Under the Skin can be read as a metaphor for the representation of women in film and other visual media and its dehumanising effect on women as a whole. In its objectification of women, these industries lay bare the desire for vacant female flesh; a body, not a person. As far as they’re concerned, there is nothing under the skin, and so, in the absence of any human traits, we find Scarlett Johansson’s alien creature.
Serving then as the embodiment of a vacant female character, Scarlett Johansson fulfils her primary function successfully; she looks damn good. In this way the men around her can fill the void that their desire has created by attempting to fuck her and she is more than happy to let them try. For you see Scarlett Johansson’s alien is the epitome of a sexual predator, a literal man eater. But this status is made complicated by the men on motorbikes that track Johansson throughout the film. As a highly sexualised female, we presume that these men are within her control. When they bring her the body of a fully clothed dead woman, whom she strips and wears the clothes of, we watch with the understanding that she has somehow ordered them to do this.
And yet as the alien begins to develop more human qualities, crucially when she is valued for the first time beyond her appearance by the disfigured man, we begin to realise it is in fact the men on motorbikes in control of her, racing to undo her act of mercy towards her victim and hunt her down. This realisation of who is in control and who is not dismantles the idea perpetuated in visual media that to be sexualised is to be empowered. That’s right we’re looking at you Samantha Jones, a la Sex and the City and the other female role models that, beyond their declarations of what they gain from being sexualised, merely reinforce the hollowness of characters created by and for the gaze of men.
But what if, as a female, you are not desirable enough to be sexualised? Then you must serve the other function of the vacant female character, you must become a mother. Not objectified for their looks, but still utterly hollow on account of being defined by this single role. The most disturbing moment of Under the Skin comes when a child, no more than two years old, is left to drown alone on a beach by our alien friend. As harrowing as this scene is, it perfectly conveys the rejection of this secondary female character function, almost revelling in the sheer indifference of Scarlett Johansson towards this squalling infant.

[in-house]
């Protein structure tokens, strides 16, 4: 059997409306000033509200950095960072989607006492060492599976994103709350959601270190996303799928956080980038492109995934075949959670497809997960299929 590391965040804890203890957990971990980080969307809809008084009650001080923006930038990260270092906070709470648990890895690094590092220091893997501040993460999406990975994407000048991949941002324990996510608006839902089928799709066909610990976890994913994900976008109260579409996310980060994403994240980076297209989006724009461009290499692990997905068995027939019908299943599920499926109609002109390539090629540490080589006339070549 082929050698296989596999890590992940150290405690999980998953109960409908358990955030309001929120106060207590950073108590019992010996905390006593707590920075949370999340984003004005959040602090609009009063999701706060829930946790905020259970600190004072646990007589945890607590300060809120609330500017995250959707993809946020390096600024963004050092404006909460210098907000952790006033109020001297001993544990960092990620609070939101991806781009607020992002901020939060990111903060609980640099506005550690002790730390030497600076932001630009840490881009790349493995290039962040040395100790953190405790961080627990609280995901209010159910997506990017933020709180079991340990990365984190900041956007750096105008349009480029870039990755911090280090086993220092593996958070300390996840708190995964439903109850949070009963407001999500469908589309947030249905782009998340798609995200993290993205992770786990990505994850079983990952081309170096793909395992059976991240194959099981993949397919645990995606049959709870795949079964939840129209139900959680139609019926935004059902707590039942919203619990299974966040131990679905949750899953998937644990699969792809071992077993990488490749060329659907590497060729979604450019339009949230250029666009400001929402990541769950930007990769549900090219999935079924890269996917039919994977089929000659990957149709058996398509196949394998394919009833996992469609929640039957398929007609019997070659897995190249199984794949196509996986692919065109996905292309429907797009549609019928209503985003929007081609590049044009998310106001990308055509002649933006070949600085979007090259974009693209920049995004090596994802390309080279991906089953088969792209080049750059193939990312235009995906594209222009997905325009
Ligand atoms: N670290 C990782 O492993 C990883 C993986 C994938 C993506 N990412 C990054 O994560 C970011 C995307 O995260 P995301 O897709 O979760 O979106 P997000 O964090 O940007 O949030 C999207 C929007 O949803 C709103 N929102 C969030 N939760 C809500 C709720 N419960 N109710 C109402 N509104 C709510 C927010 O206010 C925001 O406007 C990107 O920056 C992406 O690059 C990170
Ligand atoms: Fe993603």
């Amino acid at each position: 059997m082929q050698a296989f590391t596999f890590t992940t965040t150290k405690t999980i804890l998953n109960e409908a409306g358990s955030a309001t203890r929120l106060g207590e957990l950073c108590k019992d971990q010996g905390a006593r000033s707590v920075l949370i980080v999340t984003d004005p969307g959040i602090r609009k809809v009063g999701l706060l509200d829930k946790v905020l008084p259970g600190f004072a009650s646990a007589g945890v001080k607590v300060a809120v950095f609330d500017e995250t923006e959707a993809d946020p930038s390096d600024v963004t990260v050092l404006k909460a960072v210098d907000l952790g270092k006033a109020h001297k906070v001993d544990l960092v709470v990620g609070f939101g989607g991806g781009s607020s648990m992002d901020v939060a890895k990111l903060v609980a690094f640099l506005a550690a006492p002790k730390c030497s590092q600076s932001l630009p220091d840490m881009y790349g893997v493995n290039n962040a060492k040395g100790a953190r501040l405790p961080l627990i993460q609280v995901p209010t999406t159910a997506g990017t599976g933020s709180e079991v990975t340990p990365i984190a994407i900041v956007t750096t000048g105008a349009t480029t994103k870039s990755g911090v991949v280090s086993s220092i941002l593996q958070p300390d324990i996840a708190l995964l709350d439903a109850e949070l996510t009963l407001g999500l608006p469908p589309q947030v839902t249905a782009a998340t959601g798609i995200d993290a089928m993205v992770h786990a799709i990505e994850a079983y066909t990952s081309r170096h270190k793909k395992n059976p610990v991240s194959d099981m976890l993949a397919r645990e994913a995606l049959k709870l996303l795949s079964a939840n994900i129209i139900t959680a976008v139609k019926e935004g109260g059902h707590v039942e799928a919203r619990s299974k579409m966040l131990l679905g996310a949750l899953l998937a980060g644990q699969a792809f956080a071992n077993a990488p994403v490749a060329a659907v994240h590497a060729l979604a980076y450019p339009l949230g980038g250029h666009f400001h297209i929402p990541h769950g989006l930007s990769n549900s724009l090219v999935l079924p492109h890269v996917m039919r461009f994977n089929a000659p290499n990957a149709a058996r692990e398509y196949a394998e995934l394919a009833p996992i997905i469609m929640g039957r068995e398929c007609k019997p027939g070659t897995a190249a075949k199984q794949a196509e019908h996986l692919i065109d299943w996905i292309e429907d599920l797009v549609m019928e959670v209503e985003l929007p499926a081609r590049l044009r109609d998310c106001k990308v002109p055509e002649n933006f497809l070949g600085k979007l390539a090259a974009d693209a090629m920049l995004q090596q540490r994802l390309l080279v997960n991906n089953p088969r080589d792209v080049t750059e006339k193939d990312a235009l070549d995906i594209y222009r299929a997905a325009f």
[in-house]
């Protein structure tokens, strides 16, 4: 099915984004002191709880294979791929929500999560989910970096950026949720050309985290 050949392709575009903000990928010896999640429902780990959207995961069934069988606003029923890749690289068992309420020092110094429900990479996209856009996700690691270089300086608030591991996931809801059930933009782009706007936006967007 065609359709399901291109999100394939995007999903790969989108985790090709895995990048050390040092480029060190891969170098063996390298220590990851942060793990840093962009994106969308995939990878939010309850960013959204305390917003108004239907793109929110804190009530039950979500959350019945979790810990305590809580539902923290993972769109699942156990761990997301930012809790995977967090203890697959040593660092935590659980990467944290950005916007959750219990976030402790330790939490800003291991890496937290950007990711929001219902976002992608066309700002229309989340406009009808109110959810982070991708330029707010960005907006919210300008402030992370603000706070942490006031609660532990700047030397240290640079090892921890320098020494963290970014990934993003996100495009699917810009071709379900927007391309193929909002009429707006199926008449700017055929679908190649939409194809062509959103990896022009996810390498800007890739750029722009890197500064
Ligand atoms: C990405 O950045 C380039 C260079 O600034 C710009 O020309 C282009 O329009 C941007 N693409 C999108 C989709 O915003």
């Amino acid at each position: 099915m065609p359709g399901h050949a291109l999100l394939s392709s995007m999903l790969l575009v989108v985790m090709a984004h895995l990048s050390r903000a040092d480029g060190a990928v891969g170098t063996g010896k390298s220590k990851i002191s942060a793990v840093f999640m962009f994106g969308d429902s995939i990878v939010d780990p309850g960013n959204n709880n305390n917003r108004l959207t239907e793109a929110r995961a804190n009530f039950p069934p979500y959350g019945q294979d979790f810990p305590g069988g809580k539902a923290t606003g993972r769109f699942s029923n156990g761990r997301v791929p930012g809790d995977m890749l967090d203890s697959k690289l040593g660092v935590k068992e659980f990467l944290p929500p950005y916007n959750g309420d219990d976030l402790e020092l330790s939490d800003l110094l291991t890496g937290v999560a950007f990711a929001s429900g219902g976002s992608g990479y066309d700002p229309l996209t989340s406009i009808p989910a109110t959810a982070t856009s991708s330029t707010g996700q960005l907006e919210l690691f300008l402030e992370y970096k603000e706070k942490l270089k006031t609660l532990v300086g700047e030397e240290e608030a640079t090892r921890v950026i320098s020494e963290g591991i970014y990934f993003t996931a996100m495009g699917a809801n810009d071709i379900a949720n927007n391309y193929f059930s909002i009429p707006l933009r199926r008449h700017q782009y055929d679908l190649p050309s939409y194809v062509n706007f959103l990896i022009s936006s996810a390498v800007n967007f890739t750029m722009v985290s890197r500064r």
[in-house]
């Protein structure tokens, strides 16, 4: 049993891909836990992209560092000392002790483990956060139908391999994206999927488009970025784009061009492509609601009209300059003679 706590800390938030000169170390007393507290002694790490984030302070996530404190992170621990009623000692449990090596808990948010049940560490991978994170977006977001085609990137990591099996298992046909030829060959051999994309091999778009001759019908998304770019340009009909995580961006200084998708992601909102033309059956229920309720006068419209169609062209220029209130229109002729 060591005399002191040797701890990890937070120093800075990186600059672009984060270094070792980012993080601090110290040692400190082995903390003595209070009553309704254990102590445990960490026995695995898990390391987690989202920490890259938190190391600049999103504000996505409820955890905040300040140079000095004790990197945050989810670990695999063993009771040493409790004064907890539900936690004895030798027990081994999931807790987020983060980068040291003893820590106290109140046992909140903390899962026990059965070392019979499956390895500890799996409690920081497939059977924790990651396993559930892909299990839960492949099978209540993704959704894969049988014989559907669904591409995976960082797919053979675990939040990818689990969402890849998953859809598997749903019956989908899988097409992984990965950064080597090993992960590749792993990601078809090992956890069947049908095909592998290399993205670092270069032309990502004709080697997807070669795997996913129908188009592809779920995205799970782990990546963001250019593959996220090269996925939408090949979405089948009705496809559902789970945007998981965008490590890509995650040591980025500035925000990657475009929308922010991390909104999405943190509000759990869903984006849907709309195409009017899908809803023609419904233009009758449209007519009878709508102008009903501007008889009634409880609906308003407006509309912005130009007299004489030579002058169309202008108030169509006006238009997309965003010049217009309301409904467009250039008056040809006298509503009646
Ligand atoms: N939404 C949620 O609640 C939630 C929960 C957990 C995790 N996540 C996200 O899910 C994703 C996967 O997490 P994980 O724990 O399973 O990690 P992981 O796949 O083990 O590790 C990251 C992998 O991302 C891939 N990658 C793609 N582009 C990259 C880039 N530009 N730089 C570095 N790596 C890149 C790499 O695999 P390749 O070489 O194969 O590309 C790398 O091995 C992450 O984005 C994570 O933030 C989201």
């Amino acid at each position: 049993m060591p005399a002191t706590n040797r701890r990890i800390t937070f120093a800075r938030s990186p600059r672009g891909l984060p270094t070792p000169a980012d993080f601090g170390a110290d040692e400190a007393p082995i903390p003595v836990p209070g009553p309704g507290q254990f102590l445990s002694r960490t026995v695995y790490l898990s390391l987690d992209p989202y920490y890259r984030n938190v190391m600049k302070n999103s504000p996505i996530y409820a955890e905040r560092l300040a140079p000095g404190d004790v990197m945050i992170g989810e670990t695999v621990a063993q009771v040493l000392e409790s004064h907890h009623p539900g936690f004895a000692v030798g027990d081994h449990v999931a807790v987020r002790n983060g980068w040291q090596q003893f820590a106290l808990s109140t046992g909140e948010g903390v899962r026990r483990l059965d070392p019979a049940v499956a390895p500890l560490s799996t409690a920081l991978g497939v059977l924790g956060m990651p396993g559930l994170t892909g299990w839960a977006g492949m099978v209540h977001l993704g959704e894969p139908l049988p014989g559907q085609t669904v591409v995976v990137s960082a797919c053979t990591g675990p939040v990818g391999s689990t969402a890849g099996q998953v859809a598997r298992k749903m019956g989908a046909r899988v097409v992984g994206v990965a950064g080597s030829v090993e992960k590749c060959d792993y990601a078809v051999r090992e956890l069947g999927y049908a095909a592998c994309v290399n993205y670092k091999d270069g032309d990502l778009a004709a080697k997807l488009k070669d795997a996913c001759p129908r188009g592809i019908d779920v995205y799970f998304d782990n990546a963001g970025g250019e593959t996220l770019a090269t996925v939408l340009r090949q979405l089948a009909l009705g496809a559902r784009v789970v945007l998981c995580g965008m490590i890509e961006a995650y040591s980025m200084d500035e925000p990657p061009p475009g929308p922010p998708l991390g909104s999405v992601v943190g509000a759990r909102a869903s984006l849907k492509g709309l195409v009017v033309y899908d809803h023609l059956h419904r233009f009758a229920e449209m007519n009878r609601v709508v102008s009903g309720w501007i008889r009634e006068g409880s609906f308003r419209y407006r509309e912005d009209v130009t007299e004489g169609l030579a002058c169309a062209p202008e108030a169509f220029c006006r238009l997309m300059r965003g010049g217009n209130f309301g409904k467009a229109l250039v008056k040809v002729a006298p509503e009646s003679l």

The second half of the film marks the crucial change in Johansson’s desire to become more human and begs the question, what do we do with a female character that does not fit the role of the mother and has outgrown the role of the sexual partner? Well, kill her of course! And so it is with sadness that we watch our dear alien friend go up in flames, dutifully halting her humanisation and dying the death of a martyr, an embodiment of the hollowness of female depiction that tried to break free into a developed character and was punished for it.
And yet in many ways death was also her escape. In a stark display of just how damaging these depictions are to real women, we witness the horror of her attempted rape and thus her rejection of the role of sexual partner. By dehumanising the women we watch through a camera lens, making them nothing more than a body with a sole function, Under the Skin directly implicates visual media in these kinds of acts against women. Under the Skin is a visceral wake up call to all of us, bombarded with and numbed by the objectification of women. As consumers of this imagery, to what extent are we ourselves implicated within this scene? It is a troubling question that we can only answer by denouncing this objectification and speaking out against it.